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Old 06-13-22, 03:12 PM
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Originally Posted by Rolla View Post
To be fair, the brakes could also be moved to a future bike, but I think you're right in that spending half of the bike's value on new brakes is foolish -- and I think that probably applies to wheels and tires, as well. My earlier response in favor of upgrading both was to say that they are desirable and worthy upgrades, but I should have included the caveat that the bike should be worthy of them.
Sure, I suppose any upgrade could theoretically be moved to the next bike, but the next bike isn't likely to need a brake upgrade.

On the other hand, the $400-$500 wheelsets mentioned above would be an upgrade on many new bikes. Also having a second wheelset has other benefits, like allowing easy swapping between different tires for different conditions, for example.
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Old 06-13-22, 04:49 PM
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Originally Posted by msu2001la View Post
Sure, I suppose any upgrade could theoretically be moved to the next bike, but the next bike isn't likely to need a brake upgrade.

On the other hand, the $400-$500 wheelsets mentioned above would be an upgrade on many new bikes. Also having a second wheelset has other benefits, like allowing easy swapping between different tires for different conditions, for example.
is it safe to say any bike under $2500 has a lesser wheelset versus something in the 400-500 range?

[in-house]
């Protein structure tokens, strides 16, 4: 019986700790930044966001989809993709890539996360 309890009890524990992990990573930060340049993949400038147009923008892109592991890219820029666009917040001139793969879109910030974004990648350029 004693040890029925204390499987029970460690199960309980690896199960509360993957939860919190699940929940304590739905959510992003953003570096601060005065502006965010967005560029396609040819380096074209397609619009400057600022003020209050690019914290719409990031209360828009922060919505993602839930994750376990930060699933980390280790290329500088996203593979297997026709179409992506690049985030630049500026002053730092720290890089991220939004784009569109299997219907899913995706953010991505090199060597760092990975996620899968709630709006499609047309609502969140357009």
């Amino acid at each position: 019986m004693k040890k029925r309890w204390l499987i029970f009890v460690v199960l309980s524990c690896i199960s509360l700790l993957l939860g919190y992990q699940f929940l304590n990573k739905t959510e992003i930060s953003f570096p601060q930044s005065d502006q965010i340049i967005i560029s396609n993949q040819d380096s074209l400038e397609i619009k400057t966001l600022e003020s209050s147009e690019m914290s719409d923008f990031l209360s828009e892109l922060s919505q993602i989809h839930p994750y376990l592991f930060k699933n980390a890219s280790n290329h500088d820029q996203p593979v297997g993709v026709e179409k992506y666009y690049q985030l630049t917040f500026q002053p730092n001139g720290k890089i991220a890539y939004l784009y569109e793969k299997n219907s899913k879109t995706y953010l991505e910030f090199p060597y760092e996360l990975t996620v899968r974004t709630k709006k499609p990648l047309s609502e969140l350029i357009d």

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Old 06-13-22, 05:45 PM
  #41  
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It sounds to me like you are conflating the words upgrade and change.
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Old 06-13-22, 06:33 PM
  #42  
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Originally Posted by Cnguyen323 View Post
is it safe to say any bike under $2500 has a lesser wheelset versus something in the 400-500 range?
I'm sure there are exceptions, but OEM wheelsets on bikes in this price range are generally overbuilt, heavy and often have low quality hubs, etc. Most gravel bikes in this price range are shipping with narrowish road rims as well.

I'd say (again, generally speaking) that one of the wheelsets mentioned above (GRX, Hunt or a custom budget build from PWB or similar) would be an upgrade from what comes stock on most $2500 bikes. How much of an upgrade is debatable.
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Old 06-14-22, 07:55 AM
  #43  
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Originally Posted by Cnguyen323 View Post
that is coming for sure. Just got this one a few weeks ago though. Decent platform for upgrades. I do plan on saving up for a bike that comes stock tubeless ready with hydro brakes though.
well thereís your answer. Just ride the bike you have now, and then ride the new one when you get it.

The caveat I will add here is that a spare pair of wheels is never a bad thing to have around (set up one set with knobbies, one with slicks etc); if you get a new pair of wheels for this bike, you can carry them over to the next one.
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Old 06-14-22, 08:14 AM
  #44  
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There's really nothing wrong with that bike. If it's not stopping as well as it should, it's possible the brakes may need different pads or possibly just some adjusting. The wheels are a bit heavy. Upgrading the wheels might be worthwhile, but certainly not necessary. If you're riding on pavement, increase the air pressure on your tires taking note of the max pressure rating on the tires.